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Kenneth Mays
St. George, Utah, where Elder George Albert Smith dealt with a debilitating, little understood illness.

Born in Salt Lake City in 1870, George Albert Smith became the eighth president of The Church of Jesus Christ of Latter-day Saints. In his ministry of nearly a half century, President Smith emphasized the importance of LDS Church history and its concomitant historical sites. It is fitting that the Nauvoo, Illinois, homes of his paternal great-grandfather and maternal grandmother are still extant.

Kenneth Mays
The Nauvoo, Illinois, home once owned by Winslow and Olive Farr, grandparents of President George Albert Smith.

Following a normal pioneer Utah childhood, George Albert Smith married Lucy Woodruff in 1892 in the Manti Utah Temple. Following their simultaneous service in the Southern States Mission, they enjoyed a brief honeymoon at Niagara Falls (see Merlo J. Pusey's essay in "The Presidents of the Church," edited by Leonard Arrington, page 253).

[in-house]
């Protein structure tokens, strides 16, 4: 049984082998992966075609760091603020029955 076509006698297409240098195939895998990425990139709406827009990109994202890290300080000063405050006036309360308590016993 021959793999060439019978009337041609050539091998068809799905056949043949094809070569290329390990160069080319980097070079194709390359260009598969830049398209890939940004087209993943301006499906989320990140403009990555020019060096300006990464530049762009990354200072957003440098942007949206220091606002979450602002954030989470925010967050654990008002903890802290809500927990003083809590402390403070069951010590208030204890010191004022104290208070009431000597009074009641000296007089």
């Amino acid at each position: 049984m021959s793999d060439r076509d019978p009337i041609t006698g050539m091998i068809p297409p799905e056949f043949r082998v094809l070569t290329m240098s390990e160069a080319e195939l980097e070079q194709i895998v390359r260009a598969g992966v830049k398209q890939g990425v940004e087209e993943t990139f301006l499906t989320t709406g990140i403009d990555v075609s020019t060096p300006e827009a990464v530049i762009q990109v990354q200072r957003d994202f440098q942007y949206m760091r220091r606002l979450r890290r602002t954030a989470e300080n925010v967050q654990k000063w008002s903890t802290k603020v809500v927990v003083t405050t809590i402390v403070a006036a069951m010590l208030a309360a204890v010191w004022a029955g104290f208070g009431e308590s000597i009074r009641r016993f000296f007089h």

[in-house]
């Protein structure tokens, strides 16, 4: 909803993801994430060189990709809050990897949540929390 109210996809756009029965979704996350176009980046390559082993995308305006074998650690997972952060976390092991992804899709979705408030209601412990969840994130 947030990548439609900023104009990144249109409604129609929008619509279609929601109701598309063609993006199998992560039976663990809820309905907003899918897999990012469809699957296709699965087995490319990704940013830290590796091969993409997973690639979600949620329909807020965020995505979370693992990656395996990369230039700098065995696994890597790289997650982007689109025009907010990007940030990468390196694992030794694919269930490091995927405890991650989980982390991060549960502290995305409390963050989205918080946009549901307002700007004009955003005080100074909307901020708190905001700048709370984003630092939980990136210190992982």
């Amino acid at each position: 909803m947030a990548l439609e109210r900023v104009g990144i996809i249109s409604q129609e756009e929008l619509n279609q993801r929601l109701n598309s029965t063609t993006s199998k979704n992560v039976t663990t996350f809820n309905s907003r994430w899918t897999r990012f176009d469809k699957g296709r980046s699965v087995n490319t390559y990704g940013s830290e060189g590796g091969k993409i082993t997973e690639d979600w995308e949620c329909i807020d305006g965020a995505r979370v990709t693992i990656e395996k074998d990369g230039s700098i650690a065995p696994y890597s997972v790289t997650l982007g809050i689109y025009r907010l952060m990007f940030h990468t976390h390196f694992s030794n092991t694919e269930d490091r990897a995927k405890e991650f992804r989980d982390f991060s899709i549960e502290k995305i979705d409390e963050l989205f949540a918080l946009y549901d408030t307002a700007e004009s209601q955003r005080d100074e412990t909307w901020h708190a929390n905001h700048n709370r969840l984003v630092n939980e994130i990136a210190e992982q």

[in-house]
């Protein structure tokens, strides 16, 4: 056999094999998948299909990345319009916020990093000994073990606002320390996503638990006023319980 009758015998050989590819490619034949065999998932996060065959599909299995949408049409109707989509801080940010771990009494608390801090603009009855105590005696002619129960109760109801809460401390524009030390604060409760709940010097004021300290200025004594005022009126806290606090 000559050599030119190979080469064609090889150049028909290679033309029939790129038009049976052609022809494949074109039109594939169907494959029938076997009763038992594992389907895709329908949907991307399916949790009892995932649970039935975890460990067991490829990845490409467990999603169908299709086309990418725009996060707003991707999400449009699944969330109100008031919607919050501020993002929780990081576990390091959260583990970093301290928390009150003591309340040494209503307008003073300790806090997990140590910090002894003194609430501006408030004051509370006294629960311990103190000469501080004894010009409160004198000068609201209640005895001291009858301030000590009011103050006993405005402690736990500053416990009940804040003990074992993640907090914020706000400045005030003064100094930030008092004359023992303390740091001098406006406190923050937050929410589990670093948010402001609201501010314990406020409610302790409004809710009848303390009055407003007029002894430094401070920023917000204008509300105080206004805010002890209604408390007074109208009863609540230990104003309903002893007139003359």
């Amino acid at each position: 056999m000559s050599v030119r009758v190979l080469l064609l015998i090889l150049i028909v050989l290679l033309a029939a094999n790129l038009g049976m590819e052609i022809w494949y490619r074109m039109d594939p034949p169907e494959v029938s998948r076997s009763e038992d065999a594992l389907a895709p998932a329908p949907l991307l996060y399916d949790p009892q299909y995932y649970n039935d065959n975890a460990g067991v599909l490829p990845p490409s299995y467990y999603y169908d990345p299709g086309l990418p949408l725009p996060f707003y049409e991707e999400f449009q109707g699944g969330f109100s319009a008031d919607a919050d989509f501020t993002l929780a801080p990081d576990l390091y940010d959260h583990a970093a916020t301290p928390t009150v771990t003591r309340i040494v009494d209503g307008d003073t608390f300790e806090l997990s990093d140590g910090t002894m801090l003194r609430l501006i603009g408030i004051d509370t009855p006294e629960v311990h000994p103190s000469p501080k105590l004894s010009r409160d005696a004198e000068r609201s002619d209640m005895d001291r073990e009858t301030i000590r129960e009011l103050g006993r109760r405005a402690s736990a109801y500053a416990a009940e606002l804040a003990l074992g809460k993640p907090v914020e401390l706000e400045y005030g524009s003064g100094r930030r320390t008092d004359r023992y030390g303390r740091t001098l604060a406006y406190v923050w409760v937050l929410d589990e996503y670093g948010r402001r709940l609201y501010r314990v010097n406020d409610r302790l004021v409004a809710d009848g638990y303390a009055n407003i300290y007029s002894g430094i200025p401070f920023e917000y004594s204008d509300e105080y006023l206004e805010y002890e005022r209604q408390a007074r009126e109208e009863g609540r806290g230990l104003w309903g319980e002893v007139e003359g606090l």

On Oct. 6, 1903, George Albert Smith was not able to get a seat for general conference. Arriving home to a scene of joyous congratulations, he learned that he had been called as a member of the Quorum of the Twelve Apostles. Thinking it was a mistake, he sent a family member across the street to the Tabernacle where the call was indeed confirmed.

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In December 1905, Elder Smith and Lucy were invited to travel to Sharon, Vermont, for the dedication of the monument commemorating the centennial of the birth of the Prophet Joseph Smith. Just over three years later, Elder Smith suffered a debilitating nervous disorder and extreme exhaustion which plagued him for years.

At one point, he tried to regain his strength in St. George. While there, he was unable to get out of bed for a period of five months. Over time, he made a significant recovery but dealt with those symptoms off and on for the rest of his life.